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Urban demand boosts egg, chicken output in Karnataka

The districts leading in broiler chicken production include Bengaluru Rural, Tumakuru, Kolar and Chikkaballapur. Ballari, Chitradurga, Davangere, Raichur and Koppal produced the most eggs.
Last Updated : 21 June 2024, 22:33 IST

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Bengaluru: In 2022-23, poultry farmers produced 33 per cent more eggs and 32.5 per cent more chicken meat in Karnataka than they did in 2018-19, according to data accessed by DH from the Department of Animal Husbandry and Fisheries. Growing demand in urban centres has contributed to the increase, say experts within the agriculture-allied activity. A more organised sector and progressive technologies have also contributed to the rise in production. 

The districts leading in broiler chicken production include Bengaluru Rural, Tumakuru, Kolar and Chikkaballapur. Ballari, Chitradurga, Davangere, Raichur and Koppal produced the most eggs. In all, the state produced about 90,000 lakh eggs and 1,79,908 tonnes of broiler chicken in 2023. 

“What we have been noticing over the past few years is an increase in demand from cities. While the consumption of meat was limited to annual feasts following festivals, nowadays, many families are able to afford meat about 2-3 times a week,” says K S Ashok Kumar, a poultry farmer and trader.

He added that the proliferation of restaurants and changing attitudes about eating out have also contributed to the demand in urban centres.  

Though the sector has been expanding at an impressive pace, Kumar recognises that there is more room to grow. India’s per capita consumption of protein is only 8 per cent of that in developed countries and this has only marginally changed in the last 60 years. 

India’s protein intake falls significantly short of the 48 grams per day recommended by the Indian Council of Medical Research. For an average Indian adult, the recommended dietary allowance of protein ranges from 0.8 to 1 gram per kilogram of body weight. Despite this, the average protein consumption is approximately 0.6 grams per kilogram of body weight.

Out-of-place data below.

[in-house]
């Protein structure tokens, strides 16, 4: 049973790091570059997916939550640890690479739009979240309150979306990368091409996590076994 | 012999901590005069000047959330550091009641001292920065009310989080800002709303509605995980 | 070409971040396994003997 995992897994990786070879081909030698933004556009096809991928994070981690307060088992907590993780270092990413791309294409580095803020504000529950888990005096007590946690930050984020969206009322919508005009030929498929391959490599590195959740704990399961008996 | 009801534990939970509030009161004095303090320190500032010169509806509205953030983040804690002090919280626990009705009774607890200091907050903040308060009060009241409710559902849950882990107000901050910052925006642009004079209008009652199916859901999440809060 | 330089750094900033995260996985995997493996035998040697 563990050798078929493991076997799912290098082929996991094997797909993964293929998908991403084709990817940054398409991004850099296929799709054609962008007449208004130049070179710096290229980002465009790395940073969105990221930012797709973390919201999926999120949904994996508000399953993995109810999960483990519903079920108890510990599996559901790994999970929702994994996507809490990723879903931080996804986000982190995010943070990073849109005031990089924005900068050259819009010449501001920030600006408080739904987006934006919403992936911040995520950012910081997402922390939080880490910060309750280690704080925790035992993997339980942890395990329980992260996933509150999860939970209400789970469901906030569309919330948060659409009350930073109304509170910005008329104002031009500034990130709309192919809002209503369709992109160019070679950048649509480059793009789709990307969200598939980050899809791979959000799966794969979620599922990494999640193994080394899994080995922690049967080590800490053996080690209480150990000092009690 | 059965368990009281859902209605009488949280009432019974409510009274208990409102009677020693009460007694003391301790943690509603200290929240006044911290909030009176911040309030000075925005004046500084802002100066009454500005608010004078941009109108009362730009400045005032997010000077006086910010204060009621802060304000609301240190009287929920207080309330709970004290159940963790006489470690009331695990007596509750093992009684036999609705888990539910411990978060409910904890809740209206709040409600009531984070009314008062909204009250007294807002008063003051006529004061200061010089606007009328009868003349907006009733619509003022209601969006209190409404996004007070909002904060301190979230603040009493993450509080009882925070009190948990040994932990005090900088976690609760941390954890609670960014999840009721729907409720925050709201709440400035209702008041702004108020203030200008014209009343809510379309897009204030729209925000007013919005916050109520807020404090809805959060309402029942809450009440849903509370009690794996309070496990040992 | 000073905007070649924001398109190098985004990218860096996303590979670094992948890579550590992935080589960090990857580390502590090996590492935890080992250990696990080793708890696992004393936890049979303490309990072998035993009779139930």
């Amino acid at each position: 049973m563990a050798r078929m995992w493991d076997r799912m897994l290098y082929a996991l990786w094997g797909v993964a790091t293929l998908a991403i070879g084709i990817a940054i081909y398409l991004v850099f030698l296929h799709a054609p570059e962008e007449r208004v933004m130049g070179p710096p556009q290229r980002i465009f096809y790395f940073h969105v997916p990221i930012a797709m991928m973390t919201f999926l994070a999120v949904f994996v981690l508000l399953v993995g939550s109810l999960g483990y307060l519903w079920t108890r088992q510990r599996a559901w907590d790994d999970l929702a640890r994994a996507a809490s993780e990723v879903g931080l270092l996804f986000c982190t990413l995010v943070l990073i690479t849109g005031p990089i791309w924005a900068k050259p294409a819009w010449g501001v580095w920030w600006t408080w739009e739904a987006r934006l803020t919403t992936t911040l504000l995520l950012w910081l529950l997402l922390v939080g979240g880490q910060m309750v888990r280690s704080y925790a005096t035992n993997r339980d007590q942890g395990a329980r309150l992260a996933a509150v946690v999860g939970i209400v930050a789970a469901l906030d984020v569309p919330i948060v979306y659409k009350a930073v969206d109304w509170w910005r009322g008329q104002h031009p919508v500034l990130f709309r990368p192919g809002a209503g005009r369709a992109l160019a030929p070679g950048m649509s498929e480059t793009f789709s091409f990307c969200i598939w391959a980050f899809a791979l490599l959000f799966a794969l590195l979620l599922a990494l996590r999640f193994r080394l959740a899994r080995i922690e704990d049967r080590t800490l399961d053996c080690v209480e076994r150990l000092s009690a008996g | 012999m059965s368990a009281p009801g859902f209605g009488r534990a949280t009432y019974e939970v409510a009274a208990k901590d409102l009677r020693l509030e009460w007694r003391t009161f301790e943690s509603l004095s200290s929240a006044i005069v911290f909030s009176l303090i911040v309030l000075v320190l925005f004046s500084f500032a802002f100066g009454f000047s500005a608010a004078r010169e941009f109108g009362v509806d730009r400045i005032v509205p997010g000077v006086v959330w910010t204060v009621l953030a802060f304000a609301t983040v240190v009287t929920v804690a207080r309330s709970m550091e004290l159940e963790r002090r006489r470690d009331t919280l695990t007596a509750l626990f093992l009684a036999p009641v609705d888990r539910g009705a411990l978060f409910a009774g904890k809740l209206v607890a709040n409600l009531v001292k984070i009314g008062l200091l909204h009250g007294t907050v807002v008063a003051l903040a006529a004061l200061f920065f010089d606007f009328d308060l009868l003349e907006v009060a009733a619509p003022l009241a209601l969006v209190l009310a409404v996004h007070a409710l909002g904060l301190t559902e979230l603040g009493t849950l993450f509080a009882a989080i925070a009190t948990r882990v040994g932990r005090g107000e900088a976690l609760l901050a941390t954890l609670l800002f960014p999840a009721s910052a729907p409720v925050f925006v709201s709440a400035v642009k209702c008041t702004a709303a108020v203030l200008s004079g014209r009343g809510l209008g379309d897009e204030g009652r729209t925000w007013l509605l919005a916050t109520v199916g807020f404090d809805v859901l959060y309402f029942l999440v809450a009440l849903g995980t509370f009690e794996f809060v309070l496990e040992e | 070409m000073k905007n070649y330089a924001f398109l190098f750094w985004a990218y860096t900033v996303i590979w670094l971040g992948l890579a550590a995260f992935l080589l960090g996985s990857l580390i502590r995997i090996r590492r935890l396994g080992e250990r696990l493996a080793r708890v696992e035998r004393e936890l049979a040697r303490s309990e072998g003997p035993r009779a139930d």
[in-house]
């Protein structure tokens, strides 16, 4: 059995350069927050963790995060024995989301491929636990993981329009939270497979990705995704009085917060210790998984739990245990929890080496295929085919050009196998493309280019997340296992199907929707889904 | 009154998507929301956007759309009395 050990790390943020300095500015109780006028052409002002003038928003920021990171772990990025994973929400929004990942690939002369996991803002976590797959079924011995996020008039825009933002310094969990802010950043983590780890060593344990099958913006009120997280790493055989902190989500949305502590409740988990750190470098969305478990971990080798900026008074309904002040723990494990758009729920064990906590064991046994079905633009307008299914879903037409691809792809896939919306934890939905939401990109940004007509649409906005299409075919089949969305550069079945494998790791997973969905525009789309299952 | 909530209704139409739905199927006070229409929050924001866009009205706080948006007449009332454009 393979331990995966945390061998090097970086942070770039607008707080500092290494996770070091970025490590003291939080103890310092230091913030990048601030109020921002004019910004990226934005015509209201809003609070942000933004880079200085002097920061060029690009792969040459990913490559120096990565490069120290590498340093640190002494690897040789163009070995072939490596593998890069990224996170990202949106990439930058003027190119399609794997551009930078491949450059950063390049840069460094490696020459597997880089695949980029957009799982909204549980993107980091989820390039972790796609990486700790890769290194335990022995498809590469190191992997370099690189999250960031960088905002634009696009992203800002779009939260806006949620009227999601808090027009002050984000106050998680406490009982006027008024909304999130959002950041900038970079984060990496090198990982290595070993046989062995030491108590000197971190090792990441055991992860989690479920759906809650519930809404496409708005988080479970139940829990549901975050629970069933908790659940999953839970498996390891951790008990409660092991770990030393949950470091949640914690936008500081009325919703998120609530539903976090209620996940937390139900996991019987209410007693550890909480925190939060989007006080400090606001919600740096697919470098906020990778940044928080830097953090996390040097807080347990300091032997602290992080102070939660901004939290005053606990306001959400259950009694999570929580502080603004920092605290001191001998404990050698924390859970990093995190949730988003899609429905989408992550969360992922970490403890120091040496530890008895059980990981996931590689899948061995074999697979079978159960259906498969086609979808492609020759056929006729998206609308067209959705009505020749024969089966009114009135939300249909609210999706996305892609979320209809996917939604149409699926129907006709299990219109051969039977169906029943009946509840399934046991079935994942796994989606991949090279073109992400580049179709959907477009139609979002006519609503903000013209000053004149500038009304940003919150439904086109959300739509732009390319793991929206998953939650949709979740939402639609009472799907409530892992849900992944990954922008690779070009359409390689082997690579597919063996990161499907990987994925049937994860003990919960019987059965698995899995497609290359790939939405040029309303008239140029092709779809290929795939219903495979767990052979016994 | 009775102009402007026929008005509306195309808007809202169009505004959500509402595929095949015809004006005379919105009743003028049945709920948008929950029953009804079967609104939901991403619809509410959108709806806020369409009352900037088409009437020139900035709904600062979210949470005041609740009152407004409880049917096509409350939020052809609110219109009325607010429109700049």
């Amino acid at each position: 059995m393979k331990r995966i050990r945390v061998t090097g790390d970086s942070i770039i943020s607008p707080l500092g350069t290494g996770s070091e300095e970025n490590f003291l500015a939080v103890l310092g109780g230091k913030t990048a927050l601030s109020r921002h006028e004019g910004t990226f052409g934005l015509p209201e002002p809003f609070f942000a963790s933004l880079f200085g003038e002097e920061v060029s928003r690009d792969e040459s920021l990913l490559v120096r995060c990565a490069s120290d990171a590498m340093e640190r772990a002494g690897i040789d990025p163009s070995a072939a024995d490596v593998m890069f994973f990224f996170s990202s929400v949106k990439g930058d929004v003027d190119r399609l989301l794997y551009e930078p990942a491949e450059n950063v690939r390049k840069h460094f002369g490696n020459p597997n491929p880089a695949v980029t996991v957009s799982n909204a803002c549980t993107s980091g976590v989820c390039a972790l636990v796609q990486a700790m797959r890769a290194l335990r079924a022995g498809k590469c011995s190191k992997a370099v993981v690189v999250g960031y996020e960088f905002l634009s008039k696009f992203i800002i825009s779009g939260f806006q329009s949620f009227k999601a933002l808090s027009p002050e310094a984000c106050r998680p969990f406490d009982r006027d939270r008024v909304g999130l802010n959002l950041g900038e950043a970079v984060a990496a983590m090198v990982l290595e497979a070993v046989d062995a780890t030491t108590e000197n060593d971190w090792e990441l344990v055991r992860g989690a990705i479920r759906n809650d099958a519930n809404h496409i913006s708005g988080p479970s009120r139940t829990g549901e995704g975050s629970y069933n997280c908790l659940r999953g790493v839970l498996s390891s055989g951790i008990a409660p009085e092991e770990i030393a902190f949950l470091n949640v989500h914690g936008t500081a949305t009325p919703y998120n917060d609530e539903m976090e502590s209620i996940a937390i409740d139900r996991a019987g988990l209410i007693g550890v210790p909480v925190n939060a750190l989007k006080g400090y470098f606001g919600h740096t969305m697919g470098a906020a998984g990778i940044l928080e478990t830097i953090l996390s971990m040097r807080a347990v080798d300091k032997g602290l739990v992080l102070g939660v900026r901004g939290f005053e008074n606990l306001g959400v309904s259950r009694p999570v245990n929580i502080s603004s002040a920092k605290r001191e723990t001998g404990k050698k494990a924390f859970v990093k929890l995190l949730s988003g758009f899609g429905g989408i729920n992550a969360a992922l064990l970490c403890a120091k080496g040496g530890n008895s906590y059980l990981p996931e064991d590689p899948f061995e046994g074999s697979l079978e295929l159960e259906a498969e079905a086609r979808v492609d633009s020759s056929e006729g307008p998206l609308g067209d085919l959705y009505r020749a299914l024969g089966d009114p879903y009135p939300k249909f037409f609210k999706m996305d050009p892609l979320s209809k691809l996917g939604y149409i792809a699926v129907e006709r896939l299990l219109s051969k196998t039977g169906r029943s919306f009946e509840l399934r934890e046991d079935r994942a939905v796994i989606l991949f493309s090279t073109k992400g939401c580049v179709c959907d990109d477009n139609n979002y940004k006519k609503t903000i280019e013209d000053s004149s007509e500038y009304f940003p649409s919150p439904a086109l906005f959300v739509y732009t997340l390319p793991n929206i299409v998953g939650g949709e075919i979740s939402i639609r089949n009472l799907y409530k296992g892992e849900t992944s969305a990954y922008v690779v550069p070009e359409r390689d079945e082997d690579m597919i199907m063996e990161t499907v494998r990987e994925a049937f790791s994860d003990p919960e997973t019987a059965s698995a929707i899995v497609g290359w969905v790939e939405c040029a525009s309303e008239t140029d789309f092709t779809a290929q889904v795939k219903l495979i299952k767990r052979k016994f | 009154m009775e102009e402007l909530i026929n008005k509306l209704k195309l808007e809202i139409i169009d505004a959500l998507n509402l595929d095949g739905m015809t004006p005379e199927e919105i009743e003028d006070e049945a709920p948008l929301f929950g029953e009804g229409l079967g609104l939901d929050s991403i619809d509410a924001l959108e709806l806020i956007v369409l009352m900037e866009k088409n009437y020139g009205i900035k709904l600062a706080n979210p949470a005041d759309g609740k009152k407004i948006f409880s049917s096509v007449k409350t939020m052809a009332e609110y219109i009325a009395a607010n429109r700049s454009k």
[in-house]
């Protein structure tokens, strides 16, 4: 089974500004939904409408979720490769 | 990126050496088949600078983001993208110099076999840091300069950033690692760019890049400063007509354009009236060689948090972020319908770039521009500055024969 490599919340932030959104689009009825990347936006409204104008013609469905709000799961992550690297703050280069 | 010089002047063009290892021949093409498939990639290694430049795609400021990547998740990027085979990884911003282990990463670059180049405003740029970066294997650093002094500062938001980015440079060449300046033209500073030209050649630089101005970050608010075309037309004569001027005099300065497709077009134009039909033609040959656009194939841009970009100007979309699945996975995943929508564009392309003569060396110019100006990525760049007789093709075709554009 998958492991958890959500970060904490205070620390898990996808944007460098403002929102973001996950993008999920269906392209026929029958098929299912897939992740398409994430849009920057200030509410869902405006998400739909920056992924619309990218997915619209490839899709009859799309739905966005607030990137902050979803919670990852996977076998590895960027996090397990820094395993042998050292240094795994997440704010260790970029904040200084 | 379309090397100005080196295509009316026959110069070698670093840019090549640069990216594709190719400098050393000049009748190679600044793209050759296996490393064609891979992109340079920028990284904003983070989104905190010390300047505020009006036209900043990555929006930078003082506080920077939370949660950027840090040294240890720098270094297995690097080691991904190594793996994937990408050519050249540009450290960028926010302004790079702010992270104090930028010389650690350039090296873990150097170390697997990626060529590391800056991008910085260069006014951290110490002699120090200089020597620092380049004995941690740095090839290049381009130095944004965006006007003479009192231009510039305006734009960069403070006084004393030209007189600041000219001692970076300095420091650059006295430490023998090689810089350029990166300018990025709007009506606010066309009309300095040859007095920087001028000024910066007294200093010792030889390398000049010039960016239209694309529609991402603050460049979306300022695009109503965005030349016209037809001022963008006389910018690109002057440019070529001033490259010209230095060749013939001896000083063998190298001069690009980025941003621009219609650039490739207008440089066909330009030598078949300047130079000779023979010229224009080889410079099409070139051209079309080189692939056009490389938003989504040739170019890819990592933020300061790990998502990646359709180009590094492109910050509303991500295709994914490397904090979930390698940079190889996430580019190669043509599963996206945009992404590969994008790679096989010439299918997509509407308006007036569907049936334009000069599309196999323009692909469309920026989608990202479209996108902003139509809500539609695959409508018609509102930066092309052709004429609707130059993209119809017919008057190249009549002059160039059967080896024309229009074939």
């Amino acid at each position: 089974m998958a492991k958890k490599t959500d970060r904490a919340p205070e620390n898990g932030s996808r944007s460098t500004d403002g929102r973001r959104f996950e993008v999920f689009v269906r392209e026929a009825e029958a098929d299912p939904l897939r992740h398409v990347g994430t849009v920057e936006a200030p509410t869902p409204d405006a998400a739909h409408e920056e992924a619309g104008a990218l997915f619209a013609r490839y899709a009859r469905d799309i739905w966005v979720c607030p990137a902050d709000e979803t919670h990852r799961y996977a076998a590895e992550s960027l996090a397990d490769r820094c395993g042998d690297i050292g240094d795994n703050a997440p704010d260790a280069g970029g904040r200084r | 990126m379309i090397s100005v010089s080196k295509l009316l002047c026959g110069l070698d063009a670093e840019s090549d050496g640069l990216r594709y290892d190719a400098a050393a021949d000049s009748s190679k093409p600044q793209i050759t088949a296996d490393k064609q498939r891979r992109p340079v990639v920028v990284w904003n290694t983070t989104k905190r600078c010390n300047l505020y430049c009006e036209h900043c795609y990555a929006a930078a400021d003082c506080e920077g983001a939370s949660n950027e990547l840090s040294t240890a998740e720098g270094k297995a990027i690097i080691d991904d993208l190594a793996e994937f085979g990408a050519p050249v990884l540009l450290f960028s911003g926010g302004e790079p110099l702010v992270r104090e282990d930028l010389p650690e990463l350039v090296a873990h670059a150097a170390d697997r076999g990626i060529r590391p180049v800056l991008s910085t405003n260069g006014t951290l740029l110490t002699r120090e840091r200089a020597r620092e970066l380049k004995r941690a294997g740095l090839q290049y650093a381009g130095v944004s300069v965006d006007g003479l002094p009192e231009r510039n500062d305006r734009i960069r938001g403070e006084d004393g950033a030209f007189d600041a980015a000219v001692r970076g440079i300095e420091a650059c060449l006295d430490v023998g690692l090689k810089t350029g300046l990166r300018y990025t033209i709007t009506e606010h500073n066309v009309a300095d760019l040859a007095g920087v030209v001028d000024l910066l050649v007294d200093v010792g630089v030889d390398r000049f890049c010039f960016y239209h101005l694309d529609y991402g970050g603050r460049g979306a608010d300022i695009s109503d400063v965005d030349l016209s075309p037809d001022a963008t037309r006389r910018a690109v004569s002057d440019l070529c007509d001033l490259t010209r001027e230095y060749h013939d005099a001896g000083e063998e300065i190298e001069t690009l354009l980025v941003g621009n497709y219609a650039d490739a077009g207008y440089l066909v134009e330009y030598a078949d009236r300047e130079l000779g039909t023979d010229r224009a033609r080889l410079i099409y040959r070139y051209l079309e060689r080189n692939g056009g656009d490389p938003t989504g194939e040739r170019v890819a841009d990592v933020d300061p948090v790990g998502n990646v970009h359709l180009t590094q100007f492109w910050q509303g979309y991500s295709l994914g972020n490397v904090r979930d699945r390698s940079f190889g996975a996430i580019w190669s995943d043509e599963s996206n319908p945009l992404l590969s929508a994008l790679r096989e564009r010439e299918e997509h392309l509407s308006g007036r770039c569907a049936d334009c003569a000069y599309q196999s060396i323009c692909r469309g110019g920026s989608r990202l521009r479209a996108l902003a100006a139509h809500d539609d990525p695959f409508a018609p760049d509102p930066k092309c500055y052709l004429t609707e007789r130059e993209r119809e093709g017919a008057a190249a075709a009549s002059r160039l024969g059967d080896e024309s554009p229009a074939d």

“Chicken also is a more popular source of protein and one of the cheapest when compared to other sources like mutton or pork,” he adds. 

The sector has also benefited from automation and an increase in the quality of feed. “Over the past 6-7 years, the quality of feed has really increased. Housing technology has also reduced the need for human labour. Banks have started recognising that poultry businesses is profitable. It is easier now to get a loan,” says Pradeep Reddy, a poultry farmer based in Hosapete. As a result, in the recent past, many farmers have turned to the poultry sector. 

“Ultimately, growth has been driven by demand, while it has been supported by technology, conversion of feed and scientific technology,” says K M Gurumurthy, deputy director of the Department of Animal Husbandry and Fisheries. 

Cyclical demand 

Though demand for broiler chicken and eggs has been on an upward trend, Kumar says the market is ‘complicated’ — having seasons of high demand and periods of lull. 

Lent, for instance, observed by Christians, starting from March and stretching through April, is one such period. Other months that Hindus consider sacred can witness such lulls as well, including Shravana. 

Additionally, poultry demand increases in the summer and decreases in the winter due to religious festivals when many people avoid consuming meat or eggs. This results in surplus production and, consequently, lower prices. Calibrating production based on demand is essential for maintaining profits, he explains. 

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Published 21 June 2024, 22:33 IST

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